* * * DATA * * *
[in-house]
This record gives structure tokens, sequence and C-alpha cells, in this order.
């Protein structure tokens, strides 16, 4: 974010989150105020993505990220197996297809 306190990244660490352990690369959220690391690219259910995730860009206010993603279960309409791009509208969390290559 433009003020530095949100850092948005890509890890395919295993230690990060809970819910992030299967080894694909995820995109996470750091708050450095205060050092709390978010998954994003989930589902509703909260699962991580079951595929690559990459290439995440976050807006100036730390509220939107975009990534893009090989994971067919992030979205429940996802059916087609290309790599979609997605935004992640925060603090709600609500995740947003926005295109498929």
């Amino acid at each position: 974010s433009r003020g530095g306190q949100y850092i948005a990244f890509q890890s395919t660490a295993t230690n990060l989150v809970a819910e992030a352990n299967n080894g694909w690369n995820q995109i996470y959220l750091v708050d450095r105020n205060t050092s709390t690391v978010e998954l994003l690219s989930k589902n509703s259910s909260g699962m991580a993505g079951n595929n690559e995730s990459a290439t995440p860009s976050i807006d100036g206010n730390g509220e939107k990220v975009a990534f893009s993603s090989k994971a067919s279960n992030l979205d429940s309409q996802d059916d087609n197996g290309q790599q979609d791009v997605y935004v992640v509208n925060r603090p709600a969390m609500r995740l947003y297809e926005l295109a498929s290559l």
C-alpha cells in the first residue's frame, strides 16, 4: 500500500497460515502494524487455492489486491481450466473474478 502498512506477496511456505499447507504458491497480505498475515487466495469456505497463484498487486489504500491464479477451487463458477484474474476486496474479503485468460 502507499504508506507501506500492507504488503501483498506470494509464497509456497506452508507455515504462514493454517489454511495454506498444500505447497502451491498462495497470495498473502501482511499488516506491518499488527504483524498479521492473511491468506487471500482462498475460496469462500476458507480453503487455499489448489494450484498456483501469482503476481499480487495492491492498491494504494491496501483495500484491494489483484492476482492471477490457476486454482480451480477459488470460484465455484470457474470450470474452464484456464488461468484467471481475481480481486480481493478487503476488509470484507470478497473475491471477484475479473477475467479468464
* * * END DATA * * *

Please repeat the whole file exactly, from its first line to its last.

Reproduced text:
[in-house]
This record gives structure tokens, sequence and C-alpha cells, in this order.
């Protein structure tokens, strides 16, 4: 974010989150105020993505990220197996297809 306190990244660490352990690369959220690391690219259910995730860009206010993603279960309409791009509208969390290559 433009003020530095949100850092948005890509890890395919295993230690990060809970819910992030299967080894694909995820995109996470750091708050450095205060050092709390978010998954994003989930589902509703909260699962991580079951595929690559990459290439995440976050807006100036730390509220939107975009990534893009090989994971067919992030979205429940996802059916087609290309790599979609997605935004992640925060603090709600609500995740947003926005295109498929």
């Amino acid at each position: 974010s433009r003020g530095g306190q949100y850092i948005a990244f890509q890890s395919t660490a295993t230690n990060l989150v809970a819910e992030a352990n299967n080894g694909w690369n995820q995109i996470y959220l750091v708050d450095r105020n205060t050092s709390t690391v978010e998954l994003l690219s989930k589902n509703s259910s909260g699962m991580a993505g079951n595929n690559e995730s990459a290439t995440p860009s976050i807006d100036g206010n730390g509220e939107k990220v975009a990534f893009s993603s090989k994971a067919s279960n992030l979205d429940s309409q996802d059916d087609n197996g290309q790599q979609d791009v997605y935004v992640v509208n925060r603090p709600a969390m609500r995740l947003y297809e926005l295109a498929s290559l």
C-alpha cells in the first residue's frame, strides 16, 4: 500500500497460515502494524487455492489486491481450466473474478 502498512506477496511456505499447507504458491497480505498475515487466495469456505497463484498487486489504500491464479477451487463458477484474474476486496474479503485468460 502507499504508506507501506500492507504488503501483498506470494509464497509456497506452508507455515504462514493454517489454511495454506498444500505447497502451491498462495497470495498473502501482511499488516506491518499488527504483524498479521492473511491468506487471500482462498475460496469462500476458507480453503487455499489448489494450484498456483501469482503476481499480487495492491492498491494504494491496501483495500484491494489483484492476482492471477490457476486454482480451480477459488470460484465455484470457474470450470474452464484456464488461468484467471481475481480481486480481493478487503476488509470484507470478497473475491471477484475479473477475467479468464